How much computing power is needed at the edge? How much memory and storage is enough for AI at the edge? Minimum requirements are increasing as AI opens the door to innovative applications that need more and faster processing, storage and memory. How can today’s memory and storage technologies meet the stringent requirements of these challenging new edge applications?
What do we mean by “the edge”?
Edge includes any distributed application where the specific processing happens outside of the server, even if the data is ultimately sent to a data center. The big idea is to avoid sending all the data over the internet for processing on a server, and instead allow the data to be processed closer to where it is collected, avoiding latency issues with long data round trips. and allowing near real-time response on the site.
The border is roughly divided by the distance from the server to the endpoint. The call close to the edge You can include applications close to the data center, perhaps even within the same building. the far edge take the other extreme in applications like autonomous vehicles. The overlapping feature is that the edge system processes data that would traditionally have been sent to a data center. This has practical applications in many industries.
Data latency and bandwidth at the industrial edge
In industrial applications, edge computers are typically designed to take input from sensors or other devices and act accordingly. For example, preventive maintenance takes readings from acoustic, vibration, temperature, or pressure sensors and analyzes them to identify anomalies that indicate minor machine failures. Machines can be taken offline immediately or when necessary to allow maintenance to take place before catastrophic failure. Reaction times should be fast, but the amount of data is low. However, AI is putting pressure on these edge systems.
The impact of AI on edge processing loads
AI places a different kind of load on computer systems. AI workloads require faster processors, more memory, and powerful GPUs. AOI, for example, has seen widespread adoption for PCB inspection, using video input from high-speed cameras to identify missing components and quality defects. In fact, similar visual inspection technology is being adopted in industries as diverse as agriculture, where it can be used to identify defects and discoloration in products.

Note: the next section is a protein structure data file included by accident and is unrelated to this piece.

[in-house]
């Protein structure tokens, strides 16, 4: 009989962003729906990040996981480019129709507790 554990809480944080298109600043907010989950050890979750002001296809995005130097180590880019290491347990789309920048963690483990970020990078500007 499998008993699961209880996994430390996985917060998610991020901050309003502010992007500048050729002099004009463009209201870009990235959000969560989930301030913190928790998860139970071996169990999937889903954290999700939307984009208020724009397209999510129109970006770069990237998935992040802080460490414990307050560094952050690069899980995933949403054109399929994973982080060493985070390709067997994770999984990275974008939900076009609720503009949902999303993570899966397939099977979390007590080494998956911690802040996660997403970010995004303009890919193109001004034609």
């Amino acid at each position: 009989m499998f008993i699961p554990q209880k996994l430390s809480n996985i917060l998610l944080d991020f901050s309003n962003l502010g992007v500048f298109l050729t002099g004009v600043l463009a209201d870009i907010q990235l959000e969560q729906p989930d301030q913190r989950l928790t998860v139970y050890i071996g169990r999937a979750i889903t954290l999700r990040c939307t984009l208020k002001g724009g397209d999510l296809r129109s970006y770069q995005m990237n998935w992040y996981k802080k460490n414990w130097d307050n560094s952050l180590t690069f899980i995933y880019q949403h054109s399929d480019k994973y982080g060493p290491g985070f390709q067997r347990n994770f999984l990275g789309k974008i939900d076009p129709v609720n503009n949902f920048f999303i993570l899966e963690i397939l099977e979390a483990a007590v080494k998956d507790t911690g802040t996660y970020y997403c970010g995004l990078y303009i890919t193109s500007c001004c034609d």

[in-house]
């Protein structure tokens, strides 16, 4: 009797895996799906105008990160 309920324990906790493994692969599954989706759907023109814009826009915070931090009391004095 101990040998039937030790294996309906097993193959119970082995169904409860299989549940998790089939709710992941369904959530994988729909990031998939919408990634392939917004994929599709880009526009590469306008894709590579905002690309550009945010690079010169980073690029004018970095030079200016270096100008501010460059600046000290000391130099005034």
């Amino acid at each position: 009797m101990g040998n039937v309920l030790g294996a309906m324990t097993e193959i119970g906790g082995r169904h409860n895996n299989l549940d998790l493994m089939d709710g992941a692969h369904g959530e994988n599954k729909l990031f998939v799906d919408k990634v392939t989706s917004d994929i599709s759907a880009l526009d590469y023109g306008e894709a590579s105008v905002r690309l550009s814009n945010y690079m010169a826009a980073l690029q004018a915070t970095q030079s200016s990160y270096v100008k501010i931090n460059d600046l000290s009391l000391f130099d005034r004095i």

Running complex algorithms on video inputs requires the parallel processing capabilities of power-hungry GPU cards, more memory for efficient and accurate AI inference, and more storage space for additional data. But don’t they already exist in data centers?
Bringing a small part of the data center power to the edge
Essentially, to address AI tasks at the edge, we’re bridging the gap between the edge and the data center. Servers tucked away in temperature-controlled data centers have terabytes of memory and vast amounts of storage available to handle specific high-capacity loads and keep systems running fast. But when it comes to inferences that happen far from the data center, it’s a different story. Edge computers don’t enjoy such idyllic surroundings and must be built to withstand harsh environments. The edge needs hardware that strives for maximum performance and takes less-than-ideal conditions into account.
Adding AI at the industrial edge requires hardware suitable for the task. An industrial computer that can handle extreme temperatures, vibrations, and space constraints is a must. In particular, three things are needed for vision systems, the most prolific AI application to date, memory to support efficient AI inference, storage for incoming data, and PoE to support adding cameras.
You can get more memory in a smaller footprint with the latest ddr5. Delivering more memory capacity at the edge at higher speeds, with twice the speed and four times the capacity of DDR4 for the same footprint, it makes more efficient use of available space and resources.
Capacity needs to be expanded for edge applications, as the data needs to go to the server or stay at the edge for some time, so SSDs are needed for staging. The move from SATA to NVMe has opened the doors to higher speeds and performance, and the soon-to-be-available NVMe PCIe G4X4 SSD is the latest SSD in the Cervoz portfolio and provides industry-leading performance for these applications.
Vision systems need cameras. PoE+ is the easiest and most efficient way to add high-speed cameras to your system, providing power and data transmission over a single cable. loudly PoE Ethernet Modular PCIe Expansion Card adds this functionality via a small plugin for power.
Get a head start on AI at the edge
For businesses looking to gain an edge, the combination of industrial-strength industrial computers plus memory and storage provide the reliability to withstand harsh edge environments and the power to enable next-generation AI technologies at the network edge.
Based in Taiwan, Cervoz Technology supplies embedded components for the industrial PC market. The company has nearly two decades of experience designing and developing high-performance memory and storage solutions for industrial applications.